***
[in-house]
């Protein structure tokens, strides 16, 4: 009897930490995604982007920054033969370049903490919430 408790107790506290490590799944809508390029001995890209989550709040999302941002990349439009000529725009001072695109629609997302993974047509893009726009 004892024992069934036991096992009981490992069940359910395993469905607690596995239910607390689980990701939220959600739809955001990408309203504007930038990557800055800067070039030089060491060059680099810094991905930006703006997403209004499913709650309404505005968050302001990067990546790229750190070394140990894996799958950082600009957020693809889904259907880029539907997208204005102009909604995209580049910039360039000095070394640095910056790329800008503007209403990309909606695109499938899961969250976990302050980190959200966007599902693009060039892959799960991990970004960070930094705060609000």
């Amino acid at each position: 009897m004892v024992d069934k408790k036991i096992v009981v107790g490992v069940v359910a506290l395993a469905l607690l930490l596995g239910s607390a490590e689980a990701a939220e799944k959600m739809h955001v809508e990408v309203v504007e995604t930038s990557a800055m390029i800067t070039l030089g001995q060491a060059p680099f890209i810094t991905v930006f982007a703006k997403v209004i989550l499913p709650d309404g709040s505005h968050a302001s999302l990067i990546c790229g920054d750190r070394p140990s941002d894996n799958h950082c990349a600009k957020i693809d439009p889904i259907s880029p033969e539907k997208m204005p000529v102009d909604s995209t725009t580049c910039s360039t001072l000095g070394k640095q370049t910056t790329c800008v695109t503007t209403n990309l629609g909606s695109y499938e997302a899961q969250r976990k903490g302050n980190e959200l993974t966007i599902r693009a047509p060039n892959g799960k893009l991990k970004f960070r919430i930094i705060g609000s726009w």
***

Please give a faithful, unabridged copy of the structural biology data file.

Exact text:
[in-house]
């Protein structure tokens, strides 16, 4: 009897930490995604982007920054033969370049903490919430 408790107790506290490590799944809508390029001995890209989550709040999302941002990349439009000529725009001072695109629609997302993974047509893009726009 004892024992069934036991096992009981490992069940359910395993469905607690596995239910607390689980990701939220959600739809955001990408309203504007930038990557800055800067070039030089060491060059680099810094991905930006703006997403209004499913709650309404505005968050302001990067990546790229750190070394140990894996799958950082600009957020693809889904259907880029539907997208204005102009909604995209580049910039360039000095070394640095910056790329800008503007209403990309909606695109499938899961969250976990302050980190959200966007599902693009060039892959799960991990970004960070930094705060609000």
């Amino acid at each position: 009897m004892v024992d069934k408790k036991i096992v009981v107790g490992v069940v359910a506290l395993a469905l607690l930490l596995g239910s607390a490590e689980a990701a939220e799944k959600m739809h955001v809508e990408v309203v504007e995604t930038s990557a800055m390029i800067t070039l030089g001995q060491a060059p680099f890209i810094t991905v930006f982007a703006k997403v209004i989550l499913p709650d309404g709040s505005h968050a302001s999302l990067i990546c790229g920054d750190r070394p140990s941002d894996n799958h950082c990349a600009k957020i693809d439009p889904i259907s880029p033969e539907k997208m204005p000529v102009d909604s995209t725009t580049c910039s360039t001072l000095g070394k640095q370049t910056t790329c800008v695109t503007t209403n990309l629609g909606s695109y499938e997302a899961q969250r976990k903490g302050n980190e959200l993974t966007i599902r693009a047509p060039n892959g799960k893009l991990k970004f960070r919430i930094i705060g609000s726009w």